Yet another technique that may be used independent of or along with Scan techniques and/or BIST is data compression, such as X-Mode. In this technique, test data input to the DFT structures is compressed and results are compressed prior to sending them to the outside world.

In each of the above techniques, the focus is on reducing test access pin count. However, because data must be applied serially to the integrated circuit, it increases test time, and therefore test cost.

Concurrent testing (CCT) and compression techniques assist in reducing test time. As described above, CCT allows multiple independent functional blocks to be tested in parallel, and compression techniques reduce the volume of data to be transferred to and from the integrated circuit under test.

However, in each of the above techniques, the cost of test is still high because currently, expensive “bed-of-nails” testers are still used to probe the test access points on the integrated circuits under test. In each of the above-described techniques, the integrated circuit designs typically feature centralized or decentralized Test Access Mechanisms (TAM) through which data passes. In a traditional DFT test, these TAMs receive test data from chip pins or pads connected directly to tester resources.

FIG. 1 illustrates a simplified example of an integrated circuit chip 10 employing DFT techniques. The chip 10 includes one or more digital blocks 12 a, 12 b, each having associated DFT hardware 16 a, 16 b that facilitates testing of the digital blocks 12 a, 12 b, and a Test Access Mechanism (TAM) 14. The TAM 14 receives test data via integrated circuit chip pins 15 a, 15 b that are connected directly to tester resources 18 a, 18 b in a traditional “bed-of-nails” tester 20.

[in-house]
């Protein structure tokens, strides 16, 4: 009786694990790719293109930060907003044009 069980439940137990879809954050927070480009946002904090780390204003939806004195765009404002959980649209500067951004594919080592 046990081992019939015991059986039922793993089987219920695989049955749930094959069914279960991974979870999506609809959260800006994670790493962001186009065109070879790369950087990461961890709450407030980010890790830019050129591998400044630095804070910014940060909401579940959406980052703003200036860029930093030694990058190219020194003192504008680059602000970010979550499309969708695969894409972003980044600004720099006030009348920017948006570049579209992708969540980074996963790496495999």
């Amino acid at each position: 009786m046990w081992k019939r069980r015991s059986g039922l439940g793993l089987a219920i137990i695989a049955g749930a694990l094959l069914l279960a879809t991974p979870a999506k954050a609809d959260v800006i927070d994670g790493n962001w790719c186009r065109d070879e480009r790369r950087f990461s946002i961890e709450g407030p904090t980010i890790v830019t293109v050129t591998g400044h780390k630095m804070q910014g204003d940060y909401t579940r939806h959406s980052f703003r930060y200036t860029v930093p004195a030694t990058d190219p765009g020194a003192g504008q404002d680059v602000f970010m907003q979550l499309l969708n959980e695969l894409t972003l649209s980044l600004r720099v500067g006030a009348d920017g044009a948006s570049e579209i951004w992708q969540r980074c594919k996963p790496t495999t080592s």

DFT techniques suffer from several common limitations. One typical difficulty is that DFT often requires a large amount of memory for storing test data. While BIST overcomes this problem by including test pattern generators for generating predictable patterns of test data without storing it, standard BIST techniques are typically covered by BIST intellectual property, which can be expensive to purchase and uses precious space on the chip.

Ideally, wafer, package, subsystem and system level DFT approaches should entail structures that provide a means for testing at critical locations within the integrated circuits, PC boards and systems. Pertinent data feedback over the life of the product to all levels of the process would enhance continuous improvement and project future requirements amidst increasing complexities.